Photo, by Marantzer: St. Basil’s Cathedral, Moscow

Thursday, April 22, 2010

Chattels Charming and Curious

Chattels Charming and Curious

By Tom Wachunas

The world of wooden domestic movables includes a vast array of objects designed to house a vast array of smaller domestic objects. The differentiating terminology for such household appointments is nearly as voluminous: consoles, highboys, breakfronts, bureaus, buffets, sideboards, dressers… to name just some. Cabinetry can get complicated.

And beautiful, as is amply evident in two companion exhibits running concurrently with the Contemporary Ohio Ceramics show at the Canton Museum of Art (see my post previous to this). “A Sculptural Perspective” and “Based on a True Story” present furniture pieces made by John Strauss and Kevin Anderson, respectively. Both are local artists who have done with wood what their Ohio counterparts featured in the main gallery exhibit have done with clay, pushing their mediums beyond traditional notions of craft and functionality into the arena of fine art.

John Strauss’s work is a bit of a throwback to the Art Deco era, which is no surprise if you read his statement. His pieces successfully embody that period’s taste for gleaming opulence achieved through lush finishes, exotic woods, and cool, elegant curves melded with very refined angularity. Further, as the title of his exhibit indicates, his pieces are thoughtfully constructed sculptures that just happen to be useful as furniture, while being considerably more organic and lyrical than most of the listless knock-offs that pass for ‘nouveau deco’ furnishings these days.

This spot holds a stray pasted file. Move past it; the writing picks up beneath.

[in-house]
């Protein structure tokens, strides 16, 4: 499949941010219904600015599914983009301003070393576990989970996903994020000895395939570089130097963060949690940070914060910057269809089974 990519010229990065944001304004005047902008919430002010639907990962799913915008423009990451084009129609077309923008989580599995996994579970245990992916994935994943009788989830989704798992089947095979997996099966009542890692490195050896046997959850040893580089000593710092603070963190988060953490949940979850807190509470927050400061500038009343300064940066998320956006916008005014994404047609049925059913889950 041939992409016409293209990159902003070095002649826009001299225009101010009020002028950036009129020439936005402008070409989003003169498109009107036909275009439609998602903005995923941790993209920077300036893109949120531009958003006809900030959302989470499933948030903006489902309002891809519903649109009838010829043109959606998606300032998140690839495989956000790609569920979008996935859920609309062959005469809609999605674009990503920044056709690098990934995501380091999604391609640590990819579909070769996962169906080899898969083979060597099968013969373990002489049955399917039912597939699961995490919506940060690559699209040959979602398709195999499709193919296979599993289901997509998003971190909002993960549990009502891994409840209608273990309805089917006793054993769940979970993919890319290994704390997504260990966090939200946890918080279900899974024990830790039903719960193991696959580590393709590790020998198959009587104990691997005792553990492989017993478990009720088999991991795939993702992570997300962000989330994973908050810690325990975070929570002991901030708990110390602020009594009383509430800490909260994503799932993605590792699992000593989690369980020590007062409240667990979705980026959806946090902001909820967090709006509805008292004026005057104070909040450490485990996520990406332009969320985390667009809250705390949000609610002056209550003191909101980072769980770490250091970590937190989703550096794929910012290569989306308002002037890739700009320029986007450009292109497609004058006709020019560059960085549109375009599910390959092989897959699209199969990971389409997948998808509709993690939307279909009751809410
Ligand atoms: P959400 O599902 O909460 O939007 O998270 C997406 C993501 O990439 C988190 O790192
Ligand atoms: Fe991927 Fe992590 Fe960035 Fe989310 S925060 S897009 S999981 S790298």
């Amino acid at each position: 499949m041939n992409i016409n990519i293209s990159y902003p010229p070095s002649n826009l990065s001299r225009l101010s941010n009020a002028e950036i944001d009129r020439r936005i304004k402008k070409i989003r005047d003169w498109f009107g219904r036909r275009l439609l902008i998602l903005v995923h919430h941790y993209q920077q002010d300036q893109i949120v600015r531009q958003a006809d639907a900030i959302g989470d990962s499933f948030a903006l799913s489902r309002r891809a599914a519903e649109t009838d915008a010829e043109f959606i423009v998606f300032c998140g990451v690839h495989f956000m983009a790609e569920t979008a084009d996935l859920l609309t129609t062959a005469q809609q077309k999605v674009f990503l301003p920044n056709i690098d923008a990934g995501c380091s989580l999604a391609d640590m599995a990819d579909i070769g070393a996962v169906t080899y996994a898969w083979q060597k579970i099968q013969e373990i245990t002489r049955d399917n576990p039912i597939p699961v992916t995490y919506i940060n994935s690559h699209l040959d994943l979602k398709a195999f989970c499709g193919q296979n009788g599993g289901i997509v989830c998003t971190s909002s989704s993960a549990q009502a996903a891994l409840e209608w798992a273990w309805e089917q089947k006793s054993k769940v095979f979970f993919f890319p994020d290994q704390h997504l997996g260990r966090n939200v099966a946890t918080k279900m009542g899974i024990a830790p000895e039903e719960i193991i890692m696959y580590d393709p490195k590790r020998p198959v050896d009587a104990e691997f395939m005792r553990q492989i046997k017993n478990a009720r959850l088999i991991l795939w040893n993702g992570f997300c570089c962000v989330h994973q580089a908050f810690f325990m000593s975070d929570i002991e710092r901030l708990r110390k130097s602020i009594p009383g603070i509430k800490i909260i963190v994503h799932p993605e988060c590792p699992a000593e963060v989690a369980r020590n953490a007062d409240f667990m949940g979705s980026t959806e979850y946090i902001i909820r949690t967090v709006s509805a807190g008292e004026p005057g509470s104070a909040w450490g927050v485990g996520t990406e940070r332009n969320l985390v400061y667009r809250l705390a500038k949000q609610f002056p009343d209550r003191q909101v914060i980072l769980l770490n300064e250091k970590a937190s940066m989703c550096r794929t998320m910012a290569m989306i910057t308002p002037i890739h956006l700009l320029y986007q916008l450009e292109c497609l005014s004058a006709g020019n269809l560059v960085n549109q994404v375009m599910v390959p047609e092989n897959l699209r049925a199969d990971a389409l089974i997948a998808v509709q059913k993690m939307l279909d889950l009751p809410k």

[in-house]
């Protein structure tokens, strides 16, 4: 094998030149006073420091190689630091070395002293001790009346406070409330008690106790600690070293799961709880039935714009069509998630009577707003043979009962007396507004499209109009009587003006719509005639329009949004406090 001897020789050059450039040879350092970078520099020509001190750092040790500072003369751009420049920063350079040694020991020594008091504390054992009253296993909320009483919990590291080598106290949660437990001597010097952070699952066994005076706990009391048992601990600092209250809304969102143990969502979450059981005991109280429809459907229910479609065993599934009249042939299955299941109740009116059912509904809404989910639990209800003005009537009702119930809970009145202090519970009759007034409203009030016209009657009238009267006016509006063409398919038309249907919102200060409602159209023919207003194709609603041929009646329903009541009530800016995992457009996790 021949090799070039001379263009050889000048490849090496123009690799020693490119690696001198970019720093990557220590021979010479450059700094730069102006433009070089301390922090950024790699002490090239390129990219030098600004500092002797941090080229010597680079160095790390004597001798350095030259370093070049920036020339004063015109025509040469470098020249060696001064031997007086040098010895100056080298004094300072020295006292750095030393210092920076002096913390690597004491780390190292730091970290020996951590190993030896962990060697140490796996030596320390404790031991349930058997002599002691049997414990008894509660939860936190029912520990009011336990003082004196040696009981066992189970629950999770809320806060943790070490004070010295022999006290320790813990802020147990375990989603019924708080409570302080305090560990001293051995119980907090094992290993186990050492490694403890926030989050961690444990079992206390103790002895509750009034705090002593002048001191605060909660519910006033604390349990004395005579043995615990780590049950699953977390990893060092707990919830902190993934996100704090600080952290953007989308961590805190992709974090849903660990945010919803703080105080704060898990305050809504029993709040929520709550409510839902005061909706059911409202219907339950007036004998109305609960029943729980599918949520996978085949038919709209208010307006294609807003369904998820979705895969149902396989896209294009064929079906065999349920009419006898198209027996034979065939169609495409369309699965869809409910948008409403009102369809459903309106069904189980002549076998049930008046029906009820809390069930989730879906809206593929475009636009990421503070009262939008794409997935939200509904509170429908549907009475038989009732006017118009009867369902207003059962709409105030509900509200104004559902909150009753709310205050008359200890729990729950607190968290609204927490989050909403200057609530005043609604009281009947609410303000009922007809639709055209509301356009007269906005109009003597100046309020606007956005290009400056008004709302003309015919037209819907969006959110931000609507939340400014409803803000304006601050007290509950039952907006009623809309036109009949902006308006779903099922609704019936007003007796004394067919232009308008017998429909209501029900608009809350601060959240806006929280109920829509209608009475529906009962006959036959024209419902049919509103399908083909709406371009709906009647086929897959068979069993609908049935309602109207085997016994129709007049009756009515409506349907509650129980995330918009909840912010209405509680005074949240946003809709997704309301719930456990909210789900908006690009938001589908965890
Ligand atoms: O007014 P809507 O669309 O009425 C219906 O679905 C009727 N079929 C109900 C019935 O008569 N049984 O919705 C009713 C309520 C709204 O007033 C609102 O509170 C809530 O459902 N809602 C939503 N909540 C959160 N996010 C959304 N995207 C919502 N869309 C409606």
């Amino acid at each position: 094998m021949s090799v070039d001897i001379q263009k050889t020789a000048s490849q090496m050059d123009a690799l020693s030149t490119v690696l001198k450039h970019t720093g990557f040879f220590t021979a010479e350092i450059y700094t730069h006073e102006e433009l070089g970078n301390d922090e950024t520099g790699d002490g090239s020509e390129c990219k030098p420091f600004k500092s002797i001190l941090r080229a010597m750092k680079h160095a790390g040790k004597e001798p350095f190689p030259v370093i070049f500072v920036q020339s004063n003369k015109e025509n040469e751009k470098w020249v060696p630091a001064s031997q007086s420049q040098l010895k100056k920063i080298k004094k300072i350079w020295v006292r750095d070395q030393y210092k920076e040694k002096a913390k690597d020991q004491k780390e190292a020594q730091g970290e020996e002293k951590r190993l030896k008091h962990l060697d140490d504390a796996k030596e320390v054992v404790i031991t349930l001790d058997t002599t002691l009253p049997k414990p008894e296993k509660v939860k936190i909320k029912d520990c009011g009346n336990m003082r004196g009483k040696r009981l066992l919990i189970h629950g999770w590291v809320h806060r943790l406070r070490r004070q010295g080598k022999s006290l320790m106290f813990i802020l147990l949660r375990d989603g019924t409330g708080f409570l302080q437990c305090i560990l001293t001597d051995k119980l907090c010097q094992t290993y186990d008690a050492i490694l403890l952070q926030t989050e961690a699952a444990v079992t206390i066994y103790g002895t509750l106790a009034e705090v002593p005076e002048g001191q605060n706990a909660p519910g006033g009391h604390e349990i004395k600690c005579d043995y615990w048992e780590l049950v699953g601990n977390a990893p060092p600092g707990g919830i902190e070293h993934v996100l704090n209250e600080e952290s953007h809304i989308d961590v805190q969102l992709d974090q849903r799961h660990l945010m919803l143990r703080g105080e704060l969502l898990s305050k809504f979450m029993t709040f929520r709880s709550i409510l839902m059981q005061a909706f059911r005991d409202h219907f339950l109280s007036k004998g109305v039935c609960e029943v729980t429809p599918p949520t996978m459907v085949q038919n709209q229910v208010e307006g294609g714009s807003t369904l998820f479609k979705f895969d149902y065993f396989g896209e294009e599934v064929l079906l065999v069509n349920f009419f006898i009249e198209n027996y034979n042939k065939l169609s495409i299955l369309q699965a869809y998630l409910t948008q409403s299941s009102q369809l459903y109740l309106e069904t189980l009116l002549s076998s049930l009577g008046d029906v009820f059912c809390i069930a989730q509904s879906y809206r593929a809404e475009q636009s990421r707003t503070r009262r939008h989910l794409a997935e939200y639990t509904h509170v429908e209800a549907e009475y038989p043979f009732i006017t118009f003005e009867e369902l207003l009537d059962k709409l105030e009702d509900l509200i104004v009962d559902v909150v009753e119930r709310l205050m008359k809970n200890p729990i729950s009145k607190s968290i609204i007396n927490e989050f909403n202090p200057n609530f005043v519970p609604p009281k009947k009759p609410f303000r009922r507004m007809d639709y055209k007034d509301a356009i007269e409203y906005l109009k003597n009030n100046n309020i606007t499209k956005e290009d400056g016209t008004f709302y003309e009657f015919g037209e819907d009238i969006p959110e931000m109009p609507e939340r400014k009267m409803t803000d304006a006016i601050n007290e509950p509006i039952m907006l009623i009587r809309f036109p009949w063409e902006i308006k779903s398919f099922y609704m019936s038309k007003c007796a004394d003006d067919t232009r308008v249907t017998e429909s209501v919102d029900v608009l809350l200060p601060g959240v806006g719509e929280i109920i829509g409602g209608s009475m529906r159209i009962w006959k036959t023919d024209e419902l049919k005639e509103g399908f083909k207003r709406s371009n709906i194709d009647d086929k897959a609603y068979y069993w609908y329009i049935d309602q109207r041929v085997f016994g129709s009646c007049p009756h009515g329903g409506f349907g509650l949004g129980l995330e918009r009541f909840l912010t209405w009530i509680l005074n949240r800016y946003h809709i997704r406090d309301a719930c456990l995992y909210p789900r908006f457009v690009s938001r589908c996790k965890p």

Strauss’s twin “Lorcia Pedestals” have a monolithic presence about them, along with a minimalist formality. But their Ash wood veneer is stunning in its sienna-colored dappling, giving these imposing shapes a sumptuous kind of animation. That same sensibility runs through other pieces here, as in “Savoy Console.” Its sleek Lacewood surface appears to almost breathe through the dark, intricate grain. The bulk of the form doesn’t so much stand on as rise from its gently carved, arched front legs.

So while Strauss offers a refreshing take on decorative, even nostalgic Modernism, Kevin Anderson’s musings in wood are less easily categorized, though certainly no less fascinating. While some of them have the look of salvaged, rustic antiques, others are curious hybrids of “influences” both airy and ponderous.

And some are downright funny, like “Elphaba’s Dresser,” with its drawer handles made from tufts of stiff brush bristles (a recurring motif in this collection), and resting on clunky-looking industrial casters. Still, Anderson’s unorthodox sense of detailing has a quirky charm that works to give his pieces real warmth and personality. For all of its odd, tapered angularity, “Books and Cheese” is indeed a bookshelf, even if it is topped with a wedge of “cheese” that protrudes in the cuckoo clock tradition.